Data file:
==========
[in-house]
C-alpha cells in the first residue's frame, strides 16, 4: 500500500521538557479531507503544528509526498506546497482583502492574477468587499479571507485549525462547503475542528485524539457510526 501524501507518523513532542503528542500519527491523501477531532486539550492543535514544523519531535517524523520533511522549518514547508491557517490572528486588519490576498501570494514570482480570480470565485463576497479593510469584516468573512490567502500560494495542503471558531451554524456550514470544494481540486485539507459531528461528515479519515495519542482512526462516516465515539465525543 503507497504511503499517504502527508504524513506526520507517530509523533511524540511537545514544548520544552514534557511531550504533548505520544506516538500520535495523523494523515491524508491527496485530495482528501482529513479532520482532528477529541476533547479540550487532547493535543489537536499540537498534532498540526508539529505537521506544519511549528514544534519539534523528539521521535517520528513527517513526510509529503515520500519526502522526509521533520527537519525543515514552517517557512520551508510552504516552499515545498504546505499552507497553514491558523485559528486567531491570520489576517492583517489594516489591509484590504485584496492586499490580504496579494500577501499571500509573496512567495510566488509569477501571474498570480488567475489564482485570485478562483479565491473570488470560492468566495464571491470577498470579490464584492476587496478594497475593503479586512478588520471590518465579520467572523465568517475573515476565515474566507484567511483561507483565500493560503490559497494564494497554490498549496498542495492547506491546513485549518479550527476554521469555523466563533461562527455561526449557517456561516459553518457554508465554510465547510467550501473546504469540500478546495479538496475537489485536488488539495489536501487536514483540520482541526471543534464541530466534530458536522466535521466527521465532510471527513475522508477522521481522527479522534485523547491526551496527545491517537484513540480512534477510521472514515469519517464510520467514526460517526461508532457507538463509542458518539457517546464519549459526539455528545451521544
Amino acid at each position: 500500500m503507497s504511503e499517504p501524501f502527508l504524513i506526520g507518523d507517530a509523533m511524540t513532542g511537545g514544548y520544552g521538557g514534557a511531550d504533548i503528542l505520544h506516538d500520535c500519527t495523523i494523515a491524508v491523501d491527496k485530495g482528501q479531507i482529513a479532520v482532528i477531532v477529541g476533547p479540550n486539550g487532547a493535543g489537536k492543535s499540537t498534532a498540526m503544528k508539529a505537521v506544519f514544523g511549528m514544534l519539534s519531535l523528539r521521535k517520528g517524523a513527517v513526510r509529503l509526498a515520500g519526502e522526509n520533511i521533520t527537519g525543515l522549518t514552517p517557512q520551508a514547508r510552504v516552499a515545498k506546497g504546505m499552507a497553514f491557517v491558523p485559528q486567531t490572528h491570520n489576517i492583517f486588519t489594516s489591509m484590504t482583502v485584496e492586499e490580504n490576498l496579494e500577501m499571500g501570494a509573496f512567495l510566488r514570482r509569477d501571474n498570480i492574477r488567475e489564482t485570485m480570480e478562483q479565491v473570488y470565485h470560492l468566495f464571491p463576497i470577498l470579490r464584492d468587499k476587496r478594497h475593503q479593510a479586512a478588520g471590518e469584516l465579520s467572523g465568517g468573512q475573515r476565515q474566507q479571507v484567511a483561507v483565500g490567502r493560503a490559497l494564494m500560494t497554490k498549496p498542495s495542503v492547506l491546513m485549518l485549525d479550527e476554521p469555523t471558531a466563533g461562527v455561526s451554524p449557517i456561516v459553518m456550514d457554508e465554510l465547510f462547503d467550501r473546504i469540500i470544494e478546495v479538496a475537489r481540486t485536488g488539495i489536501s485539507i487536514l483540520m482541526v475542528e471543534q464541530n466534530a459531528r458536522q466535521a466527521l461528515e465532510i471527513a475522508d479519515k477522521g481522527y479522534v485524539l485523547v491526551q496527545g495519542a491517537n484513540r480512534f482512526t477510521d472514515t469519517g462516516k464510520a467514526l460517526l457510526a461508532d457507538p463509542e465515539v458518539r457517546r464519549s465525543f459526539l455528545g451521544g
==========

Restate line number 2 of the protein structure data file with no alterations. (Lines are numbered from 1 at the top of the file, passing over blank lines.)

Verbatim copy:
C-alpha cells in the first residue's frame, strides 16, 4: 500500500521538557479531507503544528509526498506546497482583502492574477468587499479571507485549525462547503475542528485524539457510526 501524501507518523513532542503528542500519527491523501477531532486539550492543535514544523519531535517524523520533511522549518514547508491557517490572528486588519490576498501570494514570482480570480470565485463576497479593510469584516468573512490567502500560494495542503471558531451554524456550514470544494481540486485539507459531528461528515479519515495519542482512526462516516465515539465525543 503507497504511503499517504502527508504524513506526520507517530509523533511524540511537545514544548520544552514534557511531550504533548505520544506516538500520535495523523494523515491524508491527496485530495482528501482529513479532520482532528477529541476533547479540550487532547493535543489537536499540537498534532498540526508539529505537521506544519511549528514544534519539534523528539521521535517520528513527517513526510509529503515520500519526502522526509521533520527537519525543515514552517517557512520551508510552504516552499515545498504546505499552507497553514491558523485559528486567531491570520489576517492583517489594516489591509484590504485584496492586499490580504496579494500577501499571500509573496512567495510566488509569477501571474498570480488567475489564482485570485478562483479565491473570488470560492468566495464571491470577498470579490464584492476587496478594497475593503479586512478588520471590518465579520467572523465568517475573515476565515474566507484567511483561507483565500493560503490559497494564494497554490498549496498542495492547506491546513485549518479550527476554521469555523466563533461562527455561526449557517456561516459553518457554508465554510465547510467550501473546504469540500478546495479538496475537489485536488488539495489536501487536514483540520482541526471543534464541530466534530458536522466535521466527521465532510471527513475522508477522521481522527479522534485523547491526551496527545491517537484513540480512534477510521472514515469519517464510520467514526460517526461508532457507538463509542458518539457517546464519549459526539455528545451521544